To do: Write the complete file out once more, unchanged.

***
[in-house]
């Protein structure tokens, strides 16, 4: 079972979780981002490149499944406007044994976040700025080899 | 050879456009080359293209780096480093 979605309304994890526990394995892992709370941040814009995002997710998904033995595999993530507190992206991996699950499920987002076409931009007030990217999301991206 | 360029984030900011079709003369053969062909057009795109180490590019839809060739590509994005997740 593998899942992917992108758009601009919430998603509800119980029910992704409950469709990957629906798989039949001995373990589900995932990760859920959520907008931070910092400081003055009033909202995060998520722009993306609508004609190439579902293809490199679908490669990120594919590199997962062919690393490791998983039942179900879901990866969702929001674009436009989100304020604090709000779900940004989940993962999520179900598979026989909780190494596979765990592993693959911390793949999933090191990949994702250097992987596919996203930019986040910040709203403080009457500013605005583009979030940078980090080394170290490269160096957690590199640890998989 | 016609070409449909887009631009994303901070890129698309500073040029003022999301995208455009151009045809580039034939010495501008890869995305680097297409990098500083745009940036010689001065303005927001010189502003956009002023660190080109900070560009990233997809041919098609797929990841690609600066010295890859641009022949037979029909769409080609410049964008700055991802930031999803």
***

[in-house]
């Protein structure tokens, strides 16, 4: 079972979780981002490149499944406007044994976040700025080899 | 050879456009080359293209780096480093 979605309304994890526990394995892992709370941040814009995002997710998904033995595999993530507190992206991996699950499920987002076409931009007030990217999301991206 | 360029984030900011079709003369053969062909057009795109180490590019839809060739590509994005997740 593998899942992917992108758009601009919430998603509800119980029910992704409950469709990957629906798989039949001995373990589900995932990760859920959520907008931070910092400081003055009033909202995060998520722009993306609508004609190439579902293809490199679908490669990120594919590199997962062919690393490791998983039942179900879901990866969702929001674009436009989100304020604090709000779900940004989940993962999520179900598979026989909780190494596979765990592993693959911390793949999933090191990949994702250097992987596919996203930019986040910040709203403080009457500013605005583009979030940078980090080394170290490269160096957690590199640890998989 | 016609070409449909887009631009994303901070890129698309500073040029003022999301995208455009151009045809580039034939010495501008890869995305680097297409990098500083745009940036010689001065303005927001010189502003956009002023660190080109900070560009990233997809041919098609797929990841690609600066010295890859641009022949037979029909769409080609410049964008700055991802930031999803």